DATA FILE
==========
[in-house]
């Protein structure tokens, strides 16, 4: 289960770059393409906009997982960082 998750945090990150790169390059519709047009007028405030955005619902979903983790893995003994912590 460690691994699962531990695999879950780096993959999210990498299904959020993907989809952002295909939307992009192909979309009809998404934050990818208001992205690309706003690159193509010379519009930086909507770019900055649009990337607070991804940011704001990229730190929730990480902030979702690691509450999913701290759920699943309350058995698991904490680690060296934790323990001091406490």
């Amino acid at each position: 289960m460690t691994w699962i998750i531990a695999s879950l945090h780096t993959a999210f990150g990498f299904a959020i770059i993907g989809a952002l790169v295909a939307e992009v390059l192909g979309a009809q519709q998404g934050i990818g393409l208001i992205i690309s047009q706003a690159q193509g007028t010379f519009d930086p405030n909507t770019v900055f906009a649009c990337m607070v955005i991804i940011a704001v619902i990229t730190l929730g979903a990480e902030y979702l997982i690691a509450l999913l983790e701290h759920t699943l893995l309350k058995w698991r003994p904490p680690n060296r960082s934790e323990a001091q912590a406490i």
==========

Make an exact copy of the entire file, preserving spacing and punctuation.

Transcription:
[in-house]
């Protein structure tokens, strides 16, 4: 289960770059393409906009997982960082 998750945090990150790169390059519709047009007028405030955005619902979903983790893995003994912590 460690691994699962531990695999879950780096993959999210990498299904959020993907989809952002295909939307992009192909979309009809998404934050990818208001992205690309706003690159193509010379519009930086909507770019900055649009990337607070991804940011704001990229730190929730990480902030979702690691509450999913701290759920699943309350058995698991904490680690060296934790323990001091406490």
């Amino acid at each position: 289960m460690t691994w699962i998750i531990a695999s879950l945090h780096t993959a999210f990150g990498f299904a959020i770059i993907g989809a952002l790169v295909a939307e992009v390059l192909g979309a009809q519709q998404g934050i990818g393409l208001i992205i690309s047009q706003a690159q193509g007028t010379f519009d930086p405030n909507t770019v900055f906009a649009c990337m607070v955005i991804i940011a704001v619902i990229t730190l929730g979903a990480e902030y979702l997982i690691a509450l999913l983790e701290h759920t699943l893995l309350k058995w698991r003994p904490p680690n060296r960082s934790e323990a001091q912590a406490i």